The story “The Things They Carried” by Tim O’Brien is an enormously detailed fictional account of a wartime scenario in which jimmy Cross (the story’s main character) grows as a person, and the emotional and physical baggage of wartime are brought to light. The most obvious and prominent feature of O’Brien’s writing is a repetition of detail. O’brien also passively analyzes the effects of wartime on the underdeveloped psyche by giving the reader close up insight into common tribulations of war, but not in a necessarily expositorial sense.. He takes us into the minds of mere kids as they cope with the unbelievable and under-talked-about effects or rationalizing
It is a well known fact that experiencing war changes people; there is an innocence that is forever lost. In Tim O’Brian’s, “Sweetheart of the Song Tra Bong”, Mary Anne Bell is an unusual example of the innocence that is lost in war because unlike the rest of the soldiers, she is a woman. Mary Anne’s transformation from innocent “sweetheart” to fierce warrior left readers with mixed emotions because although Mary Anne felt at peace with her transformation, she was also disconnected from reality.
To be engaged in war is to be engaged in an armed conflict. Death is an all too ordinary product of war. It is an unsolicited reward for many soldiers that are fighting for their country’s own fictitious freedom. For some of these men, the battlefield is a glimpse into hell, and for others, it is a means to heaven. Many people worry about what happens during war and what will become of their loved ones while they’re fighting, but few realize what happens to those soldiers once they come home. The short stories "Soldier's Home” by Ernest Hemingway and "Speaking of Courage” by Tim O'Brien explore the thematic after effects of war and how it impacts a young person's life. Young people who
During a person’s teenage years, one is most vulnerable to trauma that occurs around them. In the book Persepolis by Marjane Satrapi, Marjane lives through a revolution in her own country. The story speaks to her loss of innocence during the revolution and how she goes through her life. In Night by Elie Wiesel, Elie is going through the Holocaust with his father and he witnesses many major and scarring events. In A Long Way Gone: Memoir of A Boy Soldier by Ishmael Beah, the story is about Ishmael and his life as a boy soldier in Sierra Leone. These individuals all lose their innocence at a very young age but it shapes them to be better people later on in their lives.
Literature encapsulates the human experience, reflecting facets of our culture, traditions, and beliefs. Literature functions as a tool to develop and explore empathetic links with other individuals and can provide insight into experiences removed from our own reality. Peter Fischl’s poem ‘Little Polish Boy’ is one such text in which we can attain a unique understanding of the horrors catalysed by war. An expression of Fischl’s own Holocaust experience, this poem is set in WWII, and addressed as a letter to an innocent child of the war from a photograph Fischl found years after the war ended. We can also learn of the loss and grief children face in times of war through the picture book ‘a Soldier, a Dog and a Boy’ by Libby Hathorn. The story follows a young boy orphaned by the Battle of Somme and he’s only left to survive with his dog before an Australian soldier comes to his rescue. These texts allow us to reach a better understanding of the different effects conflict has on children.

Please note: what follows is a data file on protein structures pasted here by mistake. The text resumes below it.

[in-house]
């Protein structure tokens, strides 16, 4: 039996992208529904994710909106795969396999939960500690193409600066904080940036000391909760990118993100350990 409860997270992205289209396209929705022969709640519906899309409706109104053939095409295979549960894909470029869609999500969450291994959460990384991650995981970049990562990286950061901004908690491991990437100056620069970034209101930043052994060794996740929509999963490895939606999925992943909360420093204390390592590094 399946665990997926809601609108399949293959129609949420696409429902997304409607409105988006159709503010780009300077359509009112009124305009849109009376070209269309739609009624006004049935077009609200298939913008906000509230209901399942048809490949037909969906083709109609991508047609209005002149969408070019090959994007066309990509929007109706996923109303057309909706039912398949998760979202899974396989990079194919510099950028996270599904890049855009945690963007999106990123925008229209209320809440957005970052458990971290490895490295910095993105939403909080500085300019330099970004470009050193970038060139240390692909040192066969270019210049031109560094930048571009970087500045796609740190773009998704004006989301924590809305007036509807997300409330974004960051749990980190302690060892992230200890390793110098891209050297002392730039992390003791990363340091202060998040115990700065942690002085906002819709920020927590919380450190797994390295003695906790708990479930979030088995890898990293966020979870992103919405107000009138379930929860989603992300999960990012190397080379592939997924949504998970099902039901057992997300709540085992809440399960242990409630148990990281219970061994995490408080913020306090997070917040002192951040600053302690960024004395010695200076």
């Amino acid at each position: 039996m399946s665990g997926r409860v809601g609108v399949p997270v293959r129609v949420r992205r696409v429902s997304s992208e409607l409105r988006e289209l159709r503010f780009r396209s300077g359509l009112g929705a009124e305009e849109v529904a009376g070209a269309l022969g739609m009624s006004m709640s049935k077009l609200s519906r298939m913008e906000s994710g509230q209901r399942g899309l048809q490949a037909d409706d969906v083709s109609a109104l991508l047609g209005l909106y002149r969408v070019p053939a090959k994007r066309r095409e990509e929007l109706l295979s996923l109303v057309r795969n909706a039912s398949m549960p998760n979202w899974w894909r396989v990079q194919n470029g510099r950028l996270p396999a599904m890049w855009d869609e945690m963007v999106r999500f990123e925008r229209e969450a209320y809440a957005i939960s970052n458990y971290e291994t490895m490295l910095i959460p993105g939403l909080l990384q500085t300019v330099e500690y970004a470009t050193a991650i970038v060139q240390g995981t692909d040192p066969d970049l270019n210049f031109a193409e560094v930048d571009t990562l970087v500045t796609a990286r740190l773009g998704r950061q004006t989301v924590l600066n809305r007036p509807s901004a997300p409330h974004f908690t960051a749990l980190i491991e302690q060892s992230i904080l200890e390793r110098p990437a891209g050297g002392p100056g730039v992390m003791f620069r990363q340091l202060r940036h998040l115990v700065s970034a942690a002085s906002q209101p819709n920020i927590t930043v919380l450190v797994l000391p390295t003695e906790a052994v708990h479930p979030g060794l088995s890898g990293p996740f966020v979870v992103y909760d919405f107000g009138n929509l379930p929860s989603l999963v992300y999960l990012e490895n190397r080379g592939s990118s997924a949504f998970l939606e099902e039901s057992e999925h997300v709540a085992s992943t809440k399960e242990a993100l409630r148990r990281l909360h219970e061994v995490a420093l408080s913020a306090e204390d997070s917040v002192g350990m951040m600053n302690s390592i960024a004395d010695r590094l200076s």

Even though the soldiers join the war as naive youths, the war rapidly changes them and they develop into young men. Surrounded by death, the boys are bound to foresee the fragility of their own lives and are stripped of the carelessness and brazenness of youth. The dreadful horrors around the boys bound them to consider a world that does not accommodate to their childish and simplistic view. They want to only see a separation between what is right and what is wrong, they instead find moral doubt. Where they had wanted to see order and meaning, they only found senselessness and disorder. Where they wanted to find heroism, they only found the selfish instinct of self-preservation. These realizations destroyed the innocence of the boys, maturing and thrusting them into their manhood.
Beginning my love of reading an early age, I was never the type of child who was drawn to fictional stories. As an 8 year-old child in West Virginia, I was recognized by the local library for my love of biographies, autobiographies and recollections of world events. This love has continued throughout my adult life, desiring to read novels such as “We Were Soldiers Once…and Young” by Lt. Gen. Harold G. Moore rather than watch the major motion picture “We Were Soldiers” starring Mel Gibson. Even though the motion picture received multiple awards, when reading the recollection of Mr. Moore’s accounts, the feeling of loss, distress, anxiety and fear can be felt in each word that he has written while reliving this horrendous war.